Emergency care is the treatment of emergent medical conditions. It is generally performed in an emergency room, but can also refer to treatment in an ambulance. In addition to life-threatening conditions, emergency medicine physicians may treat patients with injuries or infections.
Emergency treatment center in St. Petersburg, Florida
When every second counts, you and your family can rely on the 24/7 emergency room (ER) at HCA Florida St. Petersburg Hospital.
Our emergency room doctors and teams deliver efficient, effective care when you need it most. Our talented teams of physicians and nurses have decades of emergency care experience and use advanced technology to diagnose and treat our patients as quickly as possible. Additionally, our emergency room wait times consistently beat the national average, meaning we can give you the treatment you need faster and more efficiently than other hospitals in the region.
High-quality emergency care
We provide advanced, patient-centered emergency care.
Features of our ER
To ensure we can get you the care you and your family need when you need it, our emergency department offers:
- Critical care We specialize in providing initial acute care for a broad spectrum of critical illnesses and injuries that require immediate attention.
- Heart attack treatment We offer advanced, 24/7 heart attack treatment, state-of-the-art cardiac monitoring and, if necessary, surgical treatments.
- Fast Track services Our Fast Track program allows us to quickly care for patients are experiencing less extreme symptoms than patients needing critical care. With this system, we can provide all patients with prompt medical attention.
- Transport Center Our transport center allows us to work collaboratively with our affiliated hospitals in the region, which all have different areas of expertise, in order to ensure all our patients receive the best possible care at the right place as quickly as possible.
- Stroke treatment As a Primary Stroke Center designated by The Joint Commission, we offer high-quality stroke treatment, 24/7. Additionally, our teleneurology program allows us to provide immediate assistance to patients experiencing stroke symptoms.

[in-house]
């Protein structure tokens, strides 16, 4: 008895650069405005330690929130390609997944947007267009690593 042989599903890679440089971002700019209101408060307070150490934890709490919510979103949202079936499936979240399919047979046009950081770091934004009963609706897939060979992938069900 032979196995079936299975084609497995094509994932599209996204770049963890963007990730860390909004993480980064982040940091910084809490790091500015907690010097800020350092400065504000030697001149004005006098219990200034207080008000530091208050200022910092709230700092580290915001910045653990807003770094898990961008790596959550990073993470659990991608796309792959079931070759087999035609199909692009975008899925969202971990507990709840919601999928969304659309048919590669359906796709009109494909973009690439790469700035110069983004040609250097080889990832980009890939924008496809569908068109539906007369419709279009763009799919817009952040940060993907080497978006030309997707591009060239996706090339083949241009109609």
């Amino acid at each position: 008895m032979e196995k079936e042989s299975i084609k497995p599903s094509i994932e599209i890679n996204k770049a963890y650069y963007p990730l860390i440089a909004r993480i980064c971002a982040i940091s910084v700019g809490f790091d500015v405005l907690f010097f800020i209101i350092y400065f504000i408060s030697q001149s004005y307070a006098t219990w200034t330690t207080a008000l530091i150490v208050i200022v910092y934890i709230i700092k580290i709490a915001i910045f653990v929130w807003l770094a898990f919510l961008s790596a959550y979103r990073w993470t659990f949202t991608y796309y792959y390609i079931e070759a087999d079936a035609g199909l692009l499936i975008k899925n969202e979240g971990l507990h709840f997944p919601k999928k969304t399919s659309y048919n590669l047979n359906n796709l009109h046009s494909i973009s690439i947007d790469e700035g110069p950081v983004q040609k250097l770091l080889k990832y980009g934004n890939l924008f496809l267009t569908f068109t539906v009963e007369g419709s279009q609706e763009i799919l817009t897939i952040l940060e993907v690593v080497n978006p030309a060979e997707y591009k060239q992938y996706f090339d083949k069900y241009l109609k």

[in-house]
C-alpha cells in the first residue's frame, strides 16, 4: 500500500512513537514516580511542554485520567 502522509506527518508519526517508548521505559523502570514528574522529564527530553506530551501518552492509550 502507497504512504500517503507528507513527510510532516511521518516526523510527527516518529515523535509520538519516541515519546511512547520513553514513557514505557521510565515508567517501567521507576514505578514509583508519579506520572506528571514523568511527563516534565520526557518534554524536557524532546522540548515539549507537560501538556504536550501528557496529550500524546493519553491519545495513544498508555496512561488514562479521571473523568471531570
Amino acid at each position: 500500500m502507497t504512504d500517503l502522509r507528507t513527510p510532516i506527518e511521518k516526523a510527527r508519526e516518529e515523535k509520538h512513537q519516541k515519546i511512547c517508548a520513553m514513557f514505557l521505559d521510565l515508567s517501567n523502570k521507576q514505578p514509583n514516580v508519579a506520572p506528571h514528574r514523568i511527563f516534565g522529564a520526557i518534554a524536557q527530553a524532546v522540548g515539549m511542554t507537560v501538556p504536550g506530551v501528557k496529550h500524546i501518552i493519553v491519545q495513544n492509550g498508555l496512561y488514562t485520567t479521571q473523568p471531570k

Your safety, above all else.
When to go to the emergency room
We understand it can be hard to know what type of medical care you need, like whether you should go to the emergency room or wait for your doctor's office to open.
However, we want you to feel secure about your choice for care, which is why we've created a list of symptoms that may indicate you need to visit the emergency room:
- Back pain, when it is unbearable or accompanied by fever, numbness, weakness, confusion, slurred speech, vision loss or loss of control over bladder or bowels
- Broken bones, when the pain is severe or there is a visible deformity
- Chest pain, when it is crushing or squeezing and accompanied by other heart attack symptoms, such as shortness of breath or nausea
- Concussion, when you have lost consciousness, even briefly, or experience amnesia, vomiting, slurred speech or a seizure
- Flu, when symptoms become severe, such as having trouble breathing, vomiting uncontrollably or becoming dehydrated
- Side pain, when it is severe and occurs in the lower right stomach, side or back or is accompanied by fever, nausea, diarrhea or blood in the urine
- Stomach pain, when accompanied by a hard or tender stomach, nausea, shortness of breath, fever or irregular heartbeat
- Trouble breathing, when breathing stops, is noisy or high-pitched and comes with pain in the chest or severe shortness of breath
If you are unsure if your symptoms require an emergency room visit, you can speak to a nurse 24/7 by calling our Consult-A-Nurse® team at (305) 285-2929.
What to expect at the emergency room
When you get to the emergency room, one of our triage nurses will assess your symptoms and vital signs. Next, a registration clerk will collect your insurance card (if available) and other information.
We medically screen, evaluate and stabilize all patients — whether or not they have insurance or are able to pay.
Anyone who has severe, life-threatening illnesses or injuries will be treated first. Everyone else will be treated in the order they arrive.
Before discharge, we encourage you to ask our emergency care teams any questions you have. It is also useful for you to keep all of your paperwork, discharge information and medicines or prescriptions together after you leave the emergency room.
After discharge, our emergency department staff will reach out to your primary care provider to ensure they are updated on your care.
What to bring to the emergency room
When coming to the emergency room, we recommend you bring:
- A list of medicines you currently take
- A list of known allergies
- Copies of results from recent medical tests, if available
- Personal care preferences and restrictions
- A responsible adult or phone number for someone to contact
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